Bullitt County History

Wilhite Carpenter's 1898 Will

In his will, Judge Carpenter identified his wife Letitia, his daughters Sarah and Rhoda, and their husbands William Barrickman and W. O. B. McCarty. As a lawyer himself, he wrote his own will and it was verified following his death by two other lawyers who were familiar with his handwriting and signature. Note that his given name was spelled several ways, including Wilhite, Wilhoit, and Wilhoite, but it is Wilhite on his tombstone.

Bullitt County Will Book J, Pages 231-232

In the name of God, amen. I Wilhoit Carpenter, being of sound mind and disposing memory and knowing the uncertainty of life and the certainty of death, do hereby make and ordain this my last will and testament, revoking all other wills heretofore made.

First, I will my soul to God who gave it.

Second, after my death I desire to be buried in a plain Christian-like manner at such time and place as my family and friends may desire.

Third, after my burial, I desire that all my just debts and funeral expenses may be paid as speedily as possible, and I desire the court to allow my executrix or executors, who I hereafter name, to qualify without being required to give security. And I hereby desire my executors to sell publicly or privately so much of my property, either real or personal estate as will be sufficient to pay all my just debts, and convey the same as I could do when living, without applying to court for a decree to do so.

I have given my two children, Sarah E. Barrickman and Rhoda McCarty but little and what I have given them or may give them before I die is not to be charged as advancements to either of them, but each of them and my wife Letitia Carpenter are to share and share alike, and I hereby appoint my sons-in-law William Barrickman and W. O. B. McCarty or either of them settle up my estate as speedily as possible with power to sell or divide any or all of my estate, both real, personal and mixed, and make deeds to same without applying to court to do so, consulting my wife as to her rights in my estate. And my wife is invested with the right to dispose of her portion of my estate as she may desire either by gift, will or otherwise if at the time of sound mind.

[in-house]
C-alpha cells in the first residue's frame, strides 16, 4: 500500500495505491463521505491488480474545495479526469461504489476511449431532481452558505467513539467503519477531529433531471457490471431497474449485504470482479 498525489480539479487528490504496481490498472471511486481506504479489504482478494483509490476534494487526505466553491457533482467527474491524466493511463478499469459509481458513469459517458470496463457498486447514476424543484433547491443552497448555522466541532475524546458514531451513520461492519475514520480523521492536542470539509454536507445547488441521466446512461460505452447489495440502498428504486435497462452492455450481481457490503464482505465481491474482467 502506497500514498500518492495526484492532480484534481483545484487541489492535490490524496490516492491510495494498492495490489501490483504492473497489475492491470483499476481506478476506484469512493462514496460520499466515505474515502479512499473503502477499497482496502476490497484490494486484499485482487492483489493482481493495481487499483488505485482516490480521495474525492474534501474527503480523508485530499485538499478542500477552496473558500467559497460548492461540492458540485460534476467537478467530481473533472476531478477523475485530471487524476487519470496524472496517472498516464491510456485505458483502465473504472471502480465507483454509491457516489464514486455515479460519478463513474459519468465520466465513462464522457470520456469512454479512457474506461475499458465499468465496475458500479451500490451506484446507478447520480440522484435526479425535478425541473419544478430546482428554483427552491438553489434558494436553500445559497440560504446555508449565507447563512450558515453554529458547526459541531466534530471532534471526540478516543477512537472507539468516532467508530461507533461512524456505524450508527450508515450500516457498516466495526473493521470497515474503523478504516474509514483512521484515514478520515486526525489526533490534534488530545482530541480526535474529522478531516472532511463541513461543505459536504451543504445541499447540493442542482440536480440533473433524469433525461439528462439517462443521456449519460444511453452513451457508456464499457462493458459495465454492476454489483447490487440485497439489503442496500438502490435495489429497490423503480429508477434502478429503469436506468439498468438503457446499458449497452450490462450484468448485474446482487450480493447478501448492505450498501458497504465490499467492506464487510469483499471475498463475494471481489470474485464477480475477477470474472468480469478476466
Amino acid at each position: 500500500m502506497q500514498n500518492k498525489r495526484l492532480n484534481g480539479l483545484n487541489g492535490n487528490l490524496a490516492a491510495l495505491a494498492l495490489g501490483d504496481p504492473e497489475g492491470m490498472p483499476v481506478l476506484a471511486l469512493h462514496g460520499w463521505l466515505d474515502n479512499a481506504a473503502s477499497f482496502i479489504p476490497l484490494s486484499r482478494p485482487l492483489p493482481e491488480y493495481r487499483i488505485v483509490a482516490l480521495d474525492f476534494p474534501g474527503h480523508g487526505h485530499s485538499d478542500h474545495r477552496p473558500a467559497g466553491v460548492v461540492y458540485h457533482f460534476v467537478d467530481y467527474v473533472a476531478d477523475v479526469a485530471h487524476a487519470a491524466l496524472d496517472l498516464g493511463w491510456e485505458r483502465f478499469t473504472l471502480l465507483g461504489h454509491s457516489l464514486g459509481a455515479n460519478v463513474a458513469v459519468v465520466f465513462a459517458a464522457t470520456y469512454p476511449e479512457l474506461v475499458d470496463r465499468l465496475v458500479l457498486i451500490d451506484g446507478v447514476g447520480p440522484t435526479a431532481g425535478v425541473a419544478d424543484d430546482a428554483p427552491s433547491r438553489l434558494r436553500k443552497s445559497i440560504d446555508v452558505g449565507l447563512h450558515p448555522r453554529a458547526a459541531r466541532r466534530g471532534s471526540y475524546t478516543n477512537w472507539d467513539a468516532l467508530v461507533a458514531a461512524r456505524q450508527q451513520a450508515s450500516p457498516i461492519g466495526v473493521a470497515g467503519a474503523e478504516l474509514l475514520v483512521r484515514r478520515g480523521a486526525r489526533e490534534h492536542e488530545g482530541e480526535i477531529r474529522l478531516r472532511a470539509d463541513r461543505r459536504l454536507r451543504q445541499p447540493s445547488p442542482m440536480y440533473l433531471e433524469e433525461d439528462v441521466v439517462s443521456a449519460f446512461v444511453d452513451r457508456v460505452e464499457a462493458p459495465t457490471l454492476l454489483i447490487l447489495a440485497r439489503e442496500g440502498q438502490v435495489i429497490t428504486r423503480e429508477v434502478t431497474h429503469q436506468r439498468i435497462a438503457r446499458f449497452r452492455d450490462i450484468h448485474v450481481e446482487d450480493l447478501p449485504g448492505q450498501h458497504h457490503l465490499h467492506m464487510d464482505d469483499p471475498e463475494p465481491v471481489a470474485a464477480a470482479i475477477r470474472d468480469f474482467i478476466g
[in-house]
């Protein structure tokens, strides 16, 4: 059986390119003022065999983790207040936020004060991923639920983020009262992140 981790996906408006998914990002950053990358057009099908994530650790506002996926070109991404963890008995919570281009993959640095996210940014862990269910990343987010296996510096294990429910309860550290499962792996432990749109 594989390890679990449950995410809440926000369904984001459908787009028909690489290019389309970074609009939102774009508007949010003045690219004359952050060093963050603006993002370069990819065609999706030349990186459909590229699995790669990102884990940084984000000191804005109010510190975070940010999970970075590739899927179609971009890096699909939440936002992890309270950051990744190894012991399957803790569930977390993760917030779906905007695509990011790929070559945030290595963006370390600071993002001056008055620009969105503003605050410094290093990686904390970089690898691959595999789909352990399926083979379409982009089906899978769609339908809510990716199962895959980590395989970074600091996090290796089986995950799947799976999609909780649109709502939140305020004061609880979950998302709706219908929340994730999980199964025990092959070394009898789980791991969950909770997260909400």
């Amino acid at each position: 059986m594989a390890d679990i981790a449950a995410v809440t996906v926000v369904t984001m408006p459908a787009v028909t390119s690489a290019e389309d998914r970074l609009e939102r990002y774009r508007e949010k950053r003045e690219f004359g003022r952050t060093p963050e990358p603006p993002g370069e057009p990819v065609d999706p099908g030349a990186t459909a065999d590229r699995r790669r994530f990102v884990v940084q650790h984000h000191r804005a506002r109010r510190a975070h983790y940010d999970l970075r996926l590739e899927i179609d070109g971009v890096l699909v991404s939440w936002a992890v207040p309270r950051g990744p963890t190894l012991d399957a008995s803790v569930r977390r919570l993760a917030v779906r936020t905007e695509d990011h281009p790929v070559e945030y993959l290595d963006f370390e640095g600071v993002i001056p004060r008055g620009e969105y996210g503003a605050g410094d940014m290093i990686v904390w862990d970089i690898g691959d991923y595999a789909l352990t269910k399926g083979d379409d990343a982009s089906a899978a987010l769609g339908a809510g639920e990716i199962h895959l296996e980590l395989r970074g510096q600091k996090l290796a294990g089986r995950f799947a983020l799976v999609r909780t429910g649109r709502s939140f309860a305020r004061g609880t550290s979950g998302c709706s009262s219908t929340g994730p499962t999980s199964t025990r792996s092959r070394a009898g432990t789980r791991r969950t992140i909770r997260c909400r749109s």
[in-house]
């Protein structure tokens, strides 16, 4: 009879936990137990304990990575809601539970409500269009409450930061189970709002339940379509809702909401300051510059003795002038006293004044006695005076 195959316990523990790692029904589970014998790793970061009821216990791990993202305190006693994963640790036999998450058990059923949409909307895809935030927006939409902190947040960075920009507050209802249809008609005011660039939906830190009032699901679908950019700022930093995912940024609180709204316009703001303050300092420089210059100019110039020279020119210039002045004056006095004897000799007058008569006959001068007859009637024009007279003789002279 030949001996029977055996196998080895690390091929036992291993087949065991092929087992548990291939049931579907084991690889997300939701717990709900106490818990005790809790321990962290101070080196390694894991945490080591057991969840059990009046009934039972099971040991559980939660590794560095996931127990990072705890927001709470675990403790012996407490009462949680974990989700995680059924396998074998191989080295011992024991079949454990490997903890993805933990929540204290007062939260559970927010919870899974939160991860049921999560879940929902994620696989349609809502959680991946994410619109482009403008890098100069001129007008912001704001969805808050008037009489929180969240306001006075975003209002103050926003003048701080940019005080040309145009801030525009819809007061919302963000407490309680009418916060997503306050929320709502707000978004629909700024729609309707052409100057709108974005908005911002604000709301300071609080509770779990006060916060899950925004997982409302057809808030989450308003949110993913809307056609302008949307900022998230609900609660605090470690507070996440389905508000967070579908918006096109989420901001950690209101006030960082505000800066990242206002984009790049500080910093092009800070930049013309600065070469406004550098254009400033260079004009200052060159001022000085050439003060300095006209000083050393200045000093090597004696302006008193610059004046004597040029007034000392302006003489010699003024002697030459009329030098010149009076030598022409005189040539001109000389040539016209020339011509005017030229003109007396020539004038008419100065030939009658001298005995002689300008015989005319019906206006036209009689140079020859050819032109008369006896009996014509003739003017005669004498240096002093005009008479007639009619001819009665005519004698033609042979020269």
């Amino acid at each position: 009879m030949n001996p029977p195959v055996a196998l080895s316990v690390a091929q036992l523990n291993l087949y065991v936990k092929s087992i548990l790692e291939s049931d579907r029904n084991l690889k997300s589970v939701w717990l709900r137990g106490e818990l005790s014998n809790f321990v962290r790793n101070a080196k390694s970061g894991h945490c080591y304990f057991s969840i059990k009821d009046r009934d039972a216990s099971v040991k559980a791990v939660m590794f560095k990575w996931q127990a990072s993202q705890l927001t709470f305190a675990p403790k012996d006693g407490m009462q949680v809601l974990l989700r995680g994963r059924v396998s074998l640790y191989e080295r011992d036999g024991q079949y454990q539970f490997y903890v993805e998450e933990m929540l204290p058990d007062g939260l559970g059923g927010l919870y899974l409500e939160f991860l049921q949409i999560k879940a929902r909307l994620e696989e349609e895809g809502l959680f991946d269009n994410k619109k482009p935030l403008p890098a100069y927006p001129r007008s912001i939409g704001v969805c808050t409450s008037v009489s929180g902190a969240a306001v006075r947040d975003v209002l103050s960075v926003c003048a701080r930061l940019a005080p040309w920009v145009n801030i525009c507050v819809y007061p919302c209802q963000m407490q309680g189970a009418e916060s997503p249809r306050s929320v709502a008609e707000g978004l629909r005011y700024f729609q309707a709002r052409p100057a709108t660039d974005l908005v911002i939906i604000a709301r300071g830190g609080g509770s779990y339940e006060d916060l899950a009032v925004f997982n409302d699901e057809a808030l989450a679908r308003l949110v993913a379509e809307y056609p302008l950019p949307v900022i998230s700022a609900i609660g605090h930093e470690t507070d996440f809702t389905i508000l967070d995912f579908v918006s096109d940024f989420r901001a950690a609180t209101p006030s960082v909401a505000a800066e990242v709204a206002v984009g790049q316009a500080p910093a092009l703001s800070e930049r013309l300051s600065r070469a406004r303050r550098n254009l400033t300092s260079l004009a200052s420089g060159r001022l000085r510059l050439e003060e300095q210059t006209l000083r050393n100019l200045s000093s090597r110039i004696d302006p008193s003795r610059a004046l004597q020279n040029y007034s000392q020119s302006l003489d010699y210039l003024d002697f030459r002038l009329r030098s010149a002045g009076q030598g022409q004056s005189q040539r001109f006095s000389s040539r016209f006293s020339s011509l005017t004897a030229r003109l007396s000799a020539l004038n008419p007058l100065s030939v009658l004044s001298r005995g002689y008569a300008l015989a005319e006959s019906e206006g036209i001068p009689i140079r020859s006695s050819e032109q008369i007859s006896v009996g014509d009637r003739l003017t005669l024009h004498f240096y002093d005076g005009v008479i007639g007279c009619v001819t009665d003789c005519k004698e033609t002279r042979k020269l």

Given under my hand, having written this myself, believing it just and right, this 6th day of April 1887. (signed) Wilhoite Carpenter.

State of Kentucky Bullitt County Sct. I W. B. Tilden, clerk of the Bullitt County Court, certify that the foregoing last will and testament of Wilhoite Carpenter was on February 14th 1898 produced in open court and proved by the oaths of R. F. Hays and J. F. Combs to be wholly in the handwriting of the said Wilhoite Carpenter, and that the signature was his genuine signature, and the same being fully proved as required by law was admitted to probate and ordered to be recorded as the last will and testament of Wilhoite Carpenter, which with this certificate I have truly recorded in my office this 16th day of February 1898. (signed) W. B. Tilden, Clerk.

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The Bullitt County History Museum, a service of the Bullitt County Genealogical Society, is located in the county courthouse at 300 South Buckman Street (Highway 61) in Shepherdsville, Kentucky. The museum, along with its research room, is open 10 a.m. to 4 p.m. Monday through Friday. Saturday appointments are available by calling 502-921-0161 during our regular weekday hours. Admission is free. The museum, as part of the Bullitt County Genealogical Society, is a 501(c)3 tax exempt organization and is classified as a 509(a)2 public charity. Contributions and bequests are deductible under section 2055, 2106, or 2522 of the Internal Revenue Code. Page last modified: 12 Jan 2024 . Page URL: bullittcountyhistory.org/bchistory/wilhite-carpenter-will-1898.html